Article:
If the U.S. is obligated to liberate the oppressed by force, there is surely no reason to stop with Iraq. Assuming that oppressed peoples are equal wherever they may be, then we should surely seek to overthrow the governments of Saudi Arabia (whose human rights record is every bit as bad as Saddam’s), Turkey (whose treatment of the Kurds has been considerably worse than Saddam’s), Columbia (whose scorched earth tactics and death squads are perhaps unparalleled right now anywhere on Earth), and Israel, whose treatment of Palestinians continues to represent a form of not-so-subtle ethnic cleansing.
But of course we won’t invade any of those places to free the persons oppressed by the respective governments, and the reason is obvious: because we are allied with those nations, and implicated in the oppression of the peoples mentioned. They can torture, imprison, rape, behead in public, crush with tanks, and otherwise slaughter as many of these as they choose and nothing will happen to them. Because we are not about liberation. It is simply an excuse we use to help us sleep better at night, and because we think the people of the world are so stupid as to actually believe it….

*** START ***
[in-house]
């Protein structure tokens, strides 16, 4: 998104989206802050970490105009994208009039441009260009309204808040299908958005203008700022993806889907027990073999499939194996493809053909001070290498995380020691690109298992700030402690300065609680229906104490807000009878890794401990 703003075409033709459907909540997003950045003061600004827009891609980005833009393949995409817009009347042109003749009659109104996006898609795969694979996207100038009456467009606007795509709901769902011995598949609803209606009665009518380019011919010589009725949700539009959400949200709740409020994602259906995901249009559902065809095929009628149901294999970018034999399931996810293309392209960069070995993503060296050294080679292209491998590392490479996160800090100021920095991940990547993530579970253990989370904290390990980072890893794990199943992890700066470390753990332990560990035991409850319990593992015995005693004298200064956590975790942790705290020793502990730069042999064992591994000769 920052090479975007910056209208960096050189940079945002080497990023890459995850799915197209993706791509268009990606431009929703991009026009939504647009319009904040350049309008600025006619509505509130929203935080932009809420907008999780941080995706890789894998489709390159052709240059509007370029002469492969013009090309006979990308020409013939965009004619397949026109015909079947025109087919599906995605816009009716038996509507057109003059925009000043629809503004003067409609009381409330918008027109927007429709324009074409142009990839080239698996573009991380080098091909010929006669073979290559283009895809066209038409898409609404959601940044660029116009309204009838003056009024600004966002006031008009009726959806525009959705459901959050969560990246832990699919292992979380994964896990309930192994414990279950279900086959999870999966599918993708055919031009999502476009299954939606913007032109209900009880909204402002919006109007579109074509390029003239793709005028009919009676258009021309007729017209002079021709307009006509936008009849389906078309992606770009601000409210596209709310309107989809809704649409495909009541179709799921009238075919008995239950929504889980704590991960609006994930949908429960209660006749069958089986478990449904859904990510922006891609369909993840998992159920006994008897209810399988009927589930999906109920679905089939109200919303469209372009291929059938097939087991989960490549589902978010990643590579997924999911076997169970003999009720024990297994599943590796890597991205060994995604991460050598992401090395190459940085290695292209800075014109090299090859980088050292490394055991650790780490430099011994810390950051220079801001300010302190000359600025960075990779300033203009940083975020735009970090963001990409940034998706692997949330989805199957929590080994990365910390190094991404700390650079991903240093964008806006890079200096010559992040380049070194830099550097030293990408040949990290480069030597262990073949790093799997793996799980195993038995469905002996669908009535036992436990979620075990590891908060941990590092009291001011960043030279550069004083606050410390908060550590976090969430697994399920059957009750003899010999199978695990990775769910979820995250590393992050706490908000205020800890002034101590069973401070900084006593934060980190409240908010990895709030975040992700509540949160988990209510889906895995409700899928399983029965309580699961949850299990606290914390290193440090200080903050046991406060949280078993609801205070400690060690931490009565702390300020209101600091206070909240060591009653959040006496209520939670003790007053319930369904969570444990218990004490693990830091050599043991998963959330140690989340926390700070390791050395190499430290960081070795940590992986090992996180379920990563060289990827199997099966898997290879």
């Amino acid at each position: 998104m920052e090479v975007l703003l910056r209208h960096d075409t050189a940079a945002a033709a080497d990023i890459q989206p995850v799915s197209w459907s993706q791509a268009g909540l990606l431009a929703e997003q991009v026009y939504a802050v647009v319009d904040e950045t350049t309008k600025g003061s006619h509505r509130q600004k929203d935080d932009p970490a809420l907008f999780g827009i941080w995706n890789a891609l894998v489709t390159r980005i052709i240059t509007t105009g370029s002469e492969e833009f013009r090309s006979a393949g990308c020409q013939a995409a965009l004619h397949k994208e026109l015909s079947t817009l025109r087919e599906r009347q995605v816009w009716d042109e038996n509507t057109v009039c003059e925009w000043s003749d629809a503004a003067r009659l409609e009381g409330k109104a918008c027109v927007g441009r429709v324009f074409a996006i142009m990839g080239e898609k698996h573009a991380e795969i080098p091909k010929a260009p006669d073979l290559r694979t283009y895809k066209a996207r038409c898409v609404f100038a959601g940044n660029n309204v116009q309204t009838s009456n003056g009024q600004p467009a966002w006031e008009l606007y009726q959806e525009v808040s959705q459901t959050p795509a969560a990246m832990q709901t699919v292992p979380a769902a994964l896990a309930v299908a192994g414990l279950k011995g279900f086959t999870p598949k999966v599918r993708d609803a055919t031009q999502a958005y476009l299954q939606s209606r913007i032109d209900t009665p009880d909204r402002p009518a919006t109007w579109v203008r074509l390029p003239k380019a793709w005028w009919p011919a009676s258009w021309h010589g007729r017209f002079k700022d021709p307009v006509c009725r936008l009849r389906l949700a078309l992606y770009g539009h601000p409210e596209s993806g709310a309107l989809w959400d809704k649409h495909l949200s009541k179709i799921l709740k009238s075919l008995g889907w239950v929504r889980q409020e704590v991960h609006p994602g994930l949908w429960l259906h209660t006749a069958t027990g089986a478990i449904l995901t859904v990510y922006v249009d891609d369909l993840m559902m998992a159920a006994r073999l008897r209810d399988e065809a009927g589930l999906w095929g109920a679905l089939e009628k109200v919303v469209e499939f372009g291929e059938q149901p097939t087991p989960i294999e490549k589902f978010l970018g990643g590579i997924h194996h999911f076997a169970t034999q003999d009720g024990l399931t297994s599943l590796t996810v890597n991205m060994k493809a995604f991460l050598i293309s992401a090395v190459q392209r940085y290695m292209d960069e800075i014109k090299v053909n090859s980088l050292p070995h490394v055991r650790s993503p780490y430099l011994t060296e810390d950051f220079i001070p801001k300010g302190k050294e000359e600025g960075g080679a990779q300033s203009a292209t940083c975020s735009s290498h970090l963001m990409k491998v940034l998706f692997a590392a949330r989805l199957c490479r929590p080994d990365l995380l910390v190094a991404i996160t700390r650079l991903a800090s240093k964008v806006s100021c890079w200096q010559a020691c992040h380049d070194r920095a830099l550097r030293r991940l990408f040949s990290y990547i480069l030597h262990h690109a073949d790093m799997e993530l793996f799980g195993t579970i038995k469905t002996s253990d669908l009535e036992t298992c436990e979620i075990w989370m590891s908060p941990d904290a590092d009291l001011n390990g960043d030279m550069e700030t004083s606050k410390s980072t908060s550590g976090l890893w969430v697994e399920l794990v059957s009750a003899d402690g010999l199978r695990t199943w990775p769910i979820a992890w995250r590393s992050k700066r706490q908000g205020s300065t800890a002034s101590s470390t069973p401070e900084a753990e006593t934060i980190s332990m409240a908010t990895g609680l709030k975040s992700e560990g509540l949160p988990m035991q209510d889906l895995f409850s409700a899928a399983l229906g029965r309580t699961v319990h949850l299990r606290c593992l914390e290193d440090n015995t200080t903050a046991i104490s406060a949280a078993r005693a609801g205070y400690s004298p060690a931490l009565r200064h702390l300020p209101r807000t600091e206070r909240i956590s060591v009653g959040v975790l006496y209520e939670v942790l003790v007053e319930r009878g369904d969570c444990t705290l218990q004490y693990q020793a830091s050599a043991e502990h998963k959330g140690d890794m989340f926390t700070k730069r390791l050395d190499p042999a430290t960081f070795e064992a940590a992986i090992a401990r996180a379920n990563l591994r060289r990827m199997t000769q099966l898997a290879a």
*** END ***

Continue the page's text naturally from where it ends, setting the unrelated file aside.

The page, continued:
And let us not forget that even with the support of the Iraqi people, U.S. actions have planted the seeds of further terrorism, as millions throughout the Middle East seek revenge for what they perceive as an American power grab and anti-Arab, anti-Muslim crusade.
After all, we thought all was well after our liberation of Kuwait in 1991, too. Kuwaitis were certainly happy, I suppose. But a certain Saudi national was not. He saw the stationing of U.S troops in his nation as an affront to his religion; an unholy incursion onto Muslim land. He also saw the human costs of the war that liberated Kuwait as an unacceptable massacre, and the sanctions that came after it as de facto genocide. And at least nineteen others agreed with him.
Such is the inertia created by this kind of liberation.